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A Dutch settlement in India viewed from the land

Fine art

Object details:

Object ID BHC1934
Description This painting, which is one of a pair, shows a busy Dutch East Indies factory port at the height of its success in the mid-seventeenth century. We, the viewers, look along the shoreline to the town beyond. The terrain represented is flat and dry, intersected by a waterway which acts as a répoussoir, leading the viewer’s gaze towards the tableau of buildings in the background. These buildings are uniformly pale and even. The occasional turret or spire can be seen reaching into the cloudless sky. In the foreground, travelling diagonally across the picture plane, an envoy is shown being conveyed in a covered cart which is drawn by buffalos and led by men on horseback as well as on foot. On the far left, amid the trees, there is a small temple and, in the right foreground, two men ride on elephants. This grandiose composition can scarcely be called a marine painting. Similar to its pendant (BHC1933) it has been traditionally identified as Surat viewed from the land. However the lack of clearly congruent features and other evidence shows that this is unlikely. It is more probably a representation of Ahmadabad which was 200 kilometres to the north of Surat. The settlement of Ahmadabad, situated on the banks of the River Sabarmati, was the capital of Gujarat and a thriving centre for trade in the seventeenth century. The elements of this grisaille panel are derived from a range of other visual sources. Therefore it is a composite image. Unmistakably the illustrations which accompany Philippus Baldaeus’s text, 'Beschrijving der Oost-Indische Kusten Malabar en Choromandel, Der zelver aangrezende Ryken en het machtige Eyland, Ceylon', have been variously employed. The text, which describes Malabar, Coromandel and Sri Lanka, was published in Amsterdam in 1672. Baldaeus’s 'View of Amadabath' is almost identical. Both images show very similar townscapes, a large, sweeping river, washerwomen beating clothes on the riverbank and clothes hanging outside to dry in the intense heat. Another possible source that Backhuysen may have employed is an illustrated 'View of Masulipatam' from Baldaeus’ account of the East Indies. This illustration shows a man holding a parasol and sitting astride an Indian elephant. This same motif, copied almost identically, reappears on the far right of the present picture and serves to heighten the sense of exoticism in the image. As do the proliferation of figures in oriental dress and the dark-skinned, bare-chested men, who appear throughout the scene. Dutch merchants had established themselves with monopoly powers in the East Indies as well as trading stations on the mainland of India and Ceylon. There was considerable hostility between the Dutch and English companies. The artist has endeavoured to capture the admixture of familiar ships in exotic surroundings and the resulting image is particularly evocative. Initially Ludolf Backhuysen trained as a calligrapher in his native Germany before moving to Amsterdam. There he was inspired by the grisaille drawings of van de Velde the Elder who, at that time, was famed for his grisailles and pen paintings (BHC0277). Backhuysen's move to the city facilitated a profitable association with Willem van de Velde the Elder. Later, in the studios of van Everdingen and Dubbels, he was introduced to marine painting in oils. He was a contemporary of van de Velde the Younger and shared with him a concern for painting ships with accuracy and understanding. See BHC1933. Backhuysen is known to have produced few grisailles. Therefore we can assume that these two works, which depict Dutch colonies in India, are extremely rare within his oeuvre. This painting was formerly in the nineteenth century Dutch Royal collection of William II, the former Prince of Orange, who fought with Wellington at Waterloo.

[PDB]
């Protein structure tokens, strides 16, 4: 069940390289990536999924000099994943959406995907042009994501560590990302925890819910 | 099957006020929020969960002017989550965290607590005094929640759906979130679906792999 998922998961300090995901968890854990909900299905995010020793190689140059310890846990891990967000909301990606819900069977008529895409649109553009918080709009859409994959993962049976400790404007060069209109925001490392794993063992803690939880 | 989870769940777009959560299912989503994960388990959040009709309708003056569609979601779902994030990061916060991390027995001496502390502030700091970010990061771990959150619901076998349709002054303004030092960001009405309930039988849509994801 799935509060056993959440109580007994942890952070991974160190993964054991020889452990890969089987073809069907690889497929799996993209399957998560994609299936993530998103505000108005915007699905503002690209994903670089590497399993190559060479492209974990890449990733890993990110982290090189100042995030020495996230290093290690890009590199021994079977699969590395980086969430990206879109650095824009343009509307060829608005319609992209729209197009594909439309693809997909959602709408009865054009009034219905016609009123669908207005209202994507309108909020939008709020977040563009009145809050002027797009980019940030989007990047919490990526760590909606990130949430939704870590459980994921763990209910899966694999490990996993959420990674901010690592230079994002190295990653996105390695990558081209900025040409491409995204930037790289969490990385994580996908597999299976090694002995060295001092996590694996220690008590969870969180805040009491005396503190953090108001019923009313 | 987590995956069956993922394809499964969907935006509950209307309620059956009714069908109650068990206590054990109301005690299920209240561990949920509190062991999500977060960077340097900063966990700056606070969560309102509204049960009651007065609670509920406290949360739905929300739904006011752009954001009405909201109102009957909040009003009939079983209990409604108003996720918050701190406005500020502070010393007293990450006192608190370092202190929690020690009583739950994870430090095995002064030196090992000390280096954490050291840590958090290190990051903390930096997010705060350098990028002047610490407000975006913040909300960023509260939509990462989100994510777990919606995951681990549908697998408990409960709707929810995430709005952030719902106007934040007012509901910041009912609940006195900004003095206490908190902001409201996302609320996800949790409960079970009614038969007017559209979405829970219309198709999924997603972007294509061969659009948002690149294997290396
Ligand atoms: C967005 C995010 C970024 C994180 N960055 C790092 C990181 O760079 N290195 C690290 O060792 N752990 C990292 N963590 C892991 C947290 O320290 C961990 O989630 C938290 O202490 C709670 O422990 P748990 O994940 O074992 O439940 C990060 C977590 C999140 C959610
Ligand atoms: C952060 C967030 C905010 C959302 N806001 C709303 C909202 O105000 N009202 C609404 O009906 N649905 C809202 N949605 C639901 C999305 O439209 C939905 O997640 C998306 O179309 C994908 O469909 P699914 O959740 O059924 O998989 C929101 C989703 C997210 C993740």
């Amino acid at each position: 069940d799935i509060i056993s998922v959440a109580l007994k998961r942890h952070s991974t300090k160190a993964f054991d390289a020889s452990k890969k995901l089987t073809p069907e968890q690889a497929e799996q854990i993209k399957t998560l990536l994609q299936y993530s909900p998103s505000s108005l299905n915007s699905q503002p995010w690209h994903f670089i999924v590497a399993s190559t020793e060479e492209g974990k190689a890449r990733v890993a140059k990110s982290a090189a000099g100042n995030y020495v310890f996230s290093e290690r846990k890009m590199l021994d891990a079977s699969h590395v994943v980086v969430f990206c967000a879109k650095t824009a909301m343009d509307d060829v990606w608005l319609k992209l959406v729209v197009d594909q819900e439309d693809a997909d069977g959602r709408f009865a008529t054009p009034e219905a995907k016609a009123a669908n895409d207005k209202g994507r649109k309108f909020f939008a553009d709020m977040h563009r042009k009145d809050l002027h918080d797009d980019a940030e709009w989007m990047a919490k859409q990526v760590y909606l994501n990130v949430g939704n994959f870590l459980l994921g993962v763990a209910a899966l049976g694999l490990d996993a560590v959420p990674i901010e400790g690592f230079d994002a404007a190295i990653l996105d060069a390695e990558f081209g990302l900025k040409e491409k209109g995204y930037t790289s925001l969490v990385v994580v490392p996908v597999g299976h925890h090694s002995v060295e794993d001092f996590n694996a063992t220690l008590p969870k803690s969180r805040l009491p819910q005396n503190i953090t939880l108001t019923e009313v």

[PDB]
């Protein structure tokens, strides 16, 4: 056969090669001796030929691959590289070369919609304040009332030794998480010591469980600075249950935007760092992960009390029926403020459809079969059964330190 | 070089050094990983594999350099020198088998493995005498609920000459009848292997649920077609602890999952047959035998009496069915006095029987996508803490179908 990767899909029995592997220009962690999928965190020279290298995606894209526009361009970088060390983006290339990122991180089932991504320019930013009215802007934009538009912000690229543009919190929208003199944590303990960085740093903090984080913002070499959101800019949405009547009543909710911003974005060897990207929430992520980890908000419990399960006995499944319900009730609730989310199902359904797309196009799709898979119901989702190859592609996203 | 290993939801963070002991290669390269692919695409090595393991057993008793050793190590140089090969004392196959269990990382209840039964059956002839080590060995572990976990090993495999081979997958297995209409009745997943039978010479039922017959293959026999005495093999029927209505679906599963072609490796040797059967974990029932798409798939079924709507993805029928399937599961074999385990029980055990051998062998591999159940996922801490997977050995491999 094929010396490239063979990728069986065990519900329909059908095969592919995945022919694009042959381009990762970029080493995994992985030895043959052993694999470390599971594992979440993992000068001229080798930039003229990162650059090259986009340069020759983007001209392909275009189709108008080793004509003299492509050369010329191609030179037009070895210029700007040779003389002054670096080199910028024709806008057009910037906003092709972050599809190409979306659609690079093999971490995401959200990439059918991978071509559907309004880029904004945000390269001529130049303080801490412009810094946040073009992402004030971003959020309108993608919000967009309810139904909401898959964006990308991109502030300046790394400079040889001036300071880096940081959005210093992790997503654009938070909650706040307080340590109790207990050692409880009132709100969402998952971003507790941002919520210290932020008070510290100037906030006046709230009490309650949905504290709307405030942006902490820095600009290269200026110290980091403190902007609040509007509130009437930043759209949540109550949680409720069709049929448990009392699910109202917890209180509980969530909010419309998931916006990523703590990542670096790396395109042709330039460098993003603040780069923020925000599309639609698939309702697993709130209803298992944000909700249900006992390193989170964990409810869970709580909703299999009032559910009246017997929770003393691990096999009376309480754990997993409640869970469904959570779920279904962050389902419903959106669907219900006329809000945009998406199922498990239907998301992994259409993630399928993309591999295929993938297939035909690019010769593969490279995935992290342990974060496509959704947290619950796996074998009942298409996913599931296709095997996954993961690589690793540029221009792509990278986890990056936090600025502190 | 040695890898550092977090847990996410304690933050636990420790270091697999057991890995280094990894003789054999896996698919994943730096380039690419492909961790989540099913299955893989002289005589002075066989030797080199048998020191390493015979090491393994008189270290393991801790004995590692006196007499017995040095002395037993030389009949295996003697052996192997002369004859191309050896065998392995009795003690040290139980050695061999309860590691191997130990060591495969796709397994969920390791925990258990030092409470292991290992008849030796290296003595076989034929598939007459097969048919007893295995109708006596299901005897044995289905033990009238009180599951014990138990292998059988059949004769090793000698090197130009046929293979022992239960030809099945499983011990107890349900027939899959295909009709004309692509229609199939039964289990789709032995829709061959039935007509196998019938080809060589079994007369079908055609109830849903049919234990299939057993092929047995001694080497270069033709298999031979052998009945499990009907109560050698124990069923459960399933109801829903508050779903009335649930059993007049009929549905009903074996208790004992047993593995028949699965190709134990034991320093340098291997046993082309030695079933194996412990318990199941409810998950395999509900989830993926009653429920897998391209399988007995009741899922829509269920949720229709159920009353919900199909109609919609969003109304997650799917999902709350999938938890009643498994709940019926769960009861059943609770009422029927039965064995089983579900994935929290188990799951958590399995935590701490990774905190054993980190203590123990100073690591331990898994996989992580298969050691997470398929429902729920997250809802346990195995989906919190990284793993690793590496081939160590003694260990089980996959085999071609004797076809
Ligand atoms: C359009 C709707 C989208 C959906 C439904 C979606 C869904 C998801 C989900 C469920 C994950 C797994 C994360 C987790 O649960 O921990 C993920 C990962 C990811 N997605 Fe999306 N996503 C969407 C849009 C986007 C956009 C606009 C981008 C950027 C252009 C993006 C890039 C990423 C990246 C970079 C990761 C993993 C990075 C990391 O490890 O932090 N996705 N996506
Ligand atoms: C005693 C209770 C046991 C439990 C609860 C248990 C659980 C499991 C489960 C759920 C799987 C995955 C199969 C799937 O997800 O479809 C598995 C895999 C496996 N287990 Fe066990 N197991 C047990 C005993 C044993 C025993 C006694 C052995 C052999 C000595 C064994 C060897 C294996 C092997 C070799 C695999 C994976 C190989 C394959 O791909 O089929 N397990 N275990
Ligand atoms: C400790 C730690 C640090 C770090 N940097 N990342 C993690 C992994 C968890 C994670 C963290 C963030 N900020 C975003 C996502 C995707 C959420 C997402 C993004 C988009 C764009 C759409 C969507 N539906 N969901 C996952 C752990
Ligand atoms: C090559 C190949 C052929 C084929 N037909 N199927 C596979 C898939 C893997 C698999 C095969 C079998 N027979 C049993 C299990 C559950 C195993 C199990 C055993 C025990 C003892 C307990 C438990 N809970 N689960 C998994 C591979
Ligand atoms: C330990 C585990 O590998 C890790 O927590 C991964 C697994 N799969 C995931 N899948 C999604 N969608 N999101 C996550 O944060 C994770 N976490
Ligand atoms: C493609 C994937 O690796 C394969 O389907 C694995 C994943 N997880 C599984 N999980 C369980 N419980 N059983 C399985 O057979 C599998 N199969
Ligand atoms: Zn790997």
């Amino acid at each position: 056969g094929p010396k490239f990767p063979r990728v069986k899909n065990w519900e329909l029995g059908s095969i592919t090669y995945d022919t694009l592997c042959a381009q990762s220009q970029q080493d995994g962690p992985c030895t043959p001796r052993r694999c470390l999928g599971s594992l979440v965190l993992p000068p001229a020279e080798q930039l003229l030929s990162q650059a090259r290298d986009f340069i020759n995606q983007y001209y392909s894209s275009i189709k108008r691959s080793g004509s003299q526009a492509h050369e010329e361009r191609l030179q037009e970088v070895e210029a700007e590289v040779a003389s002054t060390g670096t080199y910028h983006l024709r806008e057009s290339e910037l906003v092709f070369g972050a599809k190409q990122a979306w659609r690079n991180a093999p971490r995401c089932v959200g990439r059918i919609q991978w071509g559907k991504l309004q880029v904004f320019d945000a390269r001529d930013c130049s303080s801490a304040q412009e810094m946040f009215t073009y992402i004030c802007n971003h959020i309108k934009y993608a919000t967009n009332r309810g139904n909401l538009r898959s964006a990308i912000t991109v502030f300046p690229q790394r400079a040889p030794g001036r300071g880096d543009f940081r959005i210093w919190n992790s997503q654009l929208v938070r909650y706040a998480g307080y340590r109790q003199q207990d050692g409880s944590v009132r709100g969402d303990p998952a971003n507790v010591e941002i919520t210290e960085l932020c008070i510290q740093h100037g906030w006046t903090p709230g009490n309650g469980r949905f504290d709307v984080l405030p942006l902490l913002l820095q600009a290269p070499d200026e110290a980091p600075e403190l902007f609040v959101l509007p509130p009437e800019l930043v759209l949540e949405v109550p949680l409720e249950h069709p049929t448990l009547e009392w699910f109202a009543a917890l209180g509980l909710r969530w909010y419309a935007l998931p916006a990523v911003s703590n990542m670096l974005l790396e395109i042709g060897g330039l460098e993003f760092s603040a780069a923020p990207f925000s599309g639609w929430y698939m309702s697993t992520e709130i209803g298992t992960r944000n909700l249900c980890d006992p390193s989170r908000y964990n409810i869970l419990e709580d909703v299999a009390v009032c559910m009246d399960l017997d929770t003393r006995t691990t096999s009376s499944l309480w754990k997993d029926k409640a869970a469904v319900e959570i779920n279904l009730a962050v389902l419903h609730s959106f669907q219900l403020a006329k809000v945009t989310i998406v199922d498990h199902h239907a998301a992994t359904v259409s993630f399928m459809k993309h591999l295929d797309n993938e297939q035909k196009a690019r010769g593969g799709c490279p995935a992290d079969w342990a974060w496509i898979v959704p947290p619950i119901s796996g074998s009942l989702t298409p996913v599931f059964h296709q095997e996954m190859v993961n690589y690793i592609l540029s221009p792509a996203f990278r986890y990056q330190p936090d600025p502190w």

Date made 1670s

Artist/Maker Backhuysen, Ludolf
Credit National Maritime Museum, Greenwich, London, Caird Collection
Materials oil on canvas
Measurements Painting: 660 mm x 1676 mm; Frame: 850 mm x 1886 mm x 85 mm
  • A Dutch settlement in India viewed from the land (BHC1934)
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